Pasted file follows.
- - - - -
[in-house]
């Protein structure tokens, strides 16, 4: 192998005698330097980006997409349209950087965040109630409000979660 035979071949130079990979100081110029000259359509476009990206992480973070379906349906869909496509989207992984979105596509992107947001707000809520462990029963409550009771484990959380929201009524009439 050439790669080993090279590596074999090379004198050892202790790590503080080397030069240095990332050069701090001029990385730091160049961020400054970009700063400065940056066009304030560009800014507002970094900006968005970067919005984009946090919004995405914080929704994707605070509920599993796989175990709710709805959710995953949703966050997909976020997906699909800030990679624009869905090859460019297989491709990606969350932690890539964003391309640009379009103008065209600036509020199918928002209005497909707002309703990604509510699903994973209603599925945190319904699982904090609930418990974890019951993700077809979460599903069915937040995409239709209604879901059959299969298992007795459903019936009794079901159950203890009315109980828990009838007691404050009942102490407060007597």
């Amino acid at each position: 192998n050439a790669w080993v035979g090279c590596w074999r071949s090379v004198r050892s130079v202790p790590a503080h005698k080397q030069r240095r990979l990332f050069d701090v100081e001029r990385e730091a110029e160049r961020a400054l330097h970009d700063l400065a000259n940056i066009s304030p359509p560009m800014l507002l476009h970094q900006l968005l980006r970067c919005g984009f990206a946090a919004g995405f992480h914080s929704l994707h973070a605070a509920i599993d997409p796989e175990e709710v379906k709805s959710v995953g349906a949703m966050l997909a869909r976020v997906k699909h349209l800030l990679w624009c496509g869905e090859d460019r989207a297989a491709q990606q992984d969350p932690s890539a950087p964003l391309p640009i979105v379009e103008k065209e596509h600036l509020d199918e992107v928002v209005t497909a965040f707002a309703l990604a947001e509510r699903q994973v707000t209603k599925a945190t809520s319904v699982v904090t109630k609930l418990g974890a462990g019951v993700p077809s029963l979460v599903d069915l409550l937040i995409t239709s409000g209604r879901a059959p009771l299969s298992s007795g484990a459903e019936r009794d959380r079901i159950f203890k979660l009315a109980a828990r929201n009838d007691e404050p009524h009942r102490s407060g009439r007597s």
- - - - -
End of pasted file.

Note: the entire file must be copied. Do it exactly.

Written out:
[in-house]
């Protein structure tokens, strides 16, 4: 192998005698330097980006997409349209950087965040109630409000979660 035979071949130079990979100081110029000259359509476009990206992480973070379906349906869909496509989207992984979105596509992107947001707000809520462990029963409550009771484990959380929201009524009439 050439790669080993090279590596074999090379004198050892202790790590503080080397030069240095990332050069701090001029990385730091160049961020400054970009700063400065940056066009304030560009800014507002970094900006968005970067919005984009946090919004995405914080929704994707605070509920599993796989175990709710709805959710995953949703966050997909976020997906699909800030990679624009869905090859460019297989491709990606969350932690890539964003391309640009379009103008065209600036509020199918928002209005497909707002309703990604509510699903994973209603599925945190319904699982904090609930418990974890019951993700077809979460599903069915937040995409239709209604879901059959299969298992007795459903019936009794079901159950203890009315109980828990009838007691404050009942102490407060007597």
């Amino acid at each position: 192998n050439a790669w080993v035979g090279c590596w074999r071949s090379v004198r050892s130079v202790p790590a503080h005698k080397q030069r240095r990979l990332f050069d701090v100081e001029r990385e730091a110029e160049r961020a400054l330097h970009d700063l400065a000259n940056i066009s304030p359509p560009m800014l507002l476009h970094q900006l968005l980006r970067c919005g984009f990206a946090a919004g995405f992480h914080s929704l994707h973070a605070a509920i599993d997409p796989e175990e709710v379906k709805s959710v995953g349906a949703m966050l997909a869909r976020v997906k699909h349209l800030l990679w624009c496509g869905e090859d460019r989207a297989a491709q990606q992984d969350p932690s890539a950087p964003l391309p640009i979105v379009e103008k065209e596509h600036l509020d199918e992107v928002v209005t497909a965040f707002a309703l990604a947001e509510r699903q994973v707000t209603k599925a945190t809520s319904v699982v904090t109630k609930l418990g974890a462990g019951v993700p077809s029963l979460v599903d069915l409550l937040i995409t239709s409000g209604r879901a059959p009771l299969s298992s007795g484990a459903e019936r009794d959380r079901i159950f203890k979660l009315a109980a828990r929201n009838d007691e404050p009524h009942r102490s407060g009439r007597s």